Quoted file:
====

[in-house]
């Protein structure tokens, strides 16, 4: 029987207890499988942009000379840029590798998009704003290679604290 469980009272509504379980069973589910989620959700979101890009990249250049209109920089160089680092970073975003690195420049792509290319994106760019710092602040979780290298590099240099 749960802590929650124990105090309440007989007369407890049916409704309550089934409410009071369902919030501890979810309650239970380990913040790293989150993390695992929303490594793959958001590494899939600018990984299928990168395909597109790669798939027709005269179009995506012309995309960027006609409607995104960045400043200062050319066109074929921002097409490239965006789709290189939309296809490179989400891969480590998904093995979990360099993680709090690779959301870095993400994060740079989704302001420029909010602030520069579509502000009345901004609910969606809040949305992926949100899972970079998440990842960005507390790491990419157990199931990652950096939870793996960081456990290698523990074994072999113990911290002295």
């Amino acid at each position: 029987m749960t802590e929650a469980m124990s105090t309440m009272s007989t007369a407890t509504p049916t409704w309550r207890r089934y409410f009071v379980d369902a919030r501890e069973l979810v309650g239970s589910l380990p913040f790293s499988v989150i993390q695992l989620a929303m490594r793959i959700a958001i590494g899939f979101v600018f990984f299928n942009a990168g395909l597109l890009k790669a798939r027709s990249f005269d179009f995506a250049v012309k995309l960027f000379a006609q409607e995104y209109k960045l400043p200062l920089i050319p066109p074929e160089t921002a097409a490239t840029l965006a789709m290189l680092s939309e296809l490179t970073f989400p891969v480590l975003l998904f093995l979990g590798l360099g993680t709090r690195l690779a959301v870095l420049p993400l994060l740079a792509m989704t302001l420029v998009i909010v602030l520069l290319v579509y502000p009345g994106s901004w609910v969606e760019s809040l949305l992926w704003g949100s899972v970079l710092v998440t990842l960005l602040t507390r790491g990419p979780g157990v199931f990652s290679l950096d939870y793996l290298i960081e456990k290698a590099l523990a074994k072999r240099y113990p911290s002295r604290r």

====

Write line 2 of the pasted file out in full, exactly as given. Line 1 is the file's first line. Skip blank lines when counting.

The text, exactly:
């Protein structure tokens, strides 16, 4: 029987207890499988942009000379840029590798998009704003290679604290 469980009272509504379980069973589910989620959700979101890009990249250049209109920089160089680092970073975003690195420049792509290319994106760019710092602040979780290298590099240099 749960802590929650124990105090309440007989007369407890049916409704309550089934409410009071369902919030501890979810309650239970380990913040790293989150993390695992929303490594793959958001590494899939600018990984299928990168395909597109790669798939027709005269179009995506012309995309960027006609409607995104960045400043200062050319066109074929921002097409490239965006789709290189939309296809490179989400891969480590998904093995979990360099993680709090690779959301870095993400994060740079989704302001420029909010602030520069579509502000009345901004609910969606809040949305992926949100899972970079998440990842960005507390790491990419157990199931990652950096939870793996960081456990290698523990074994072999113990911290002295």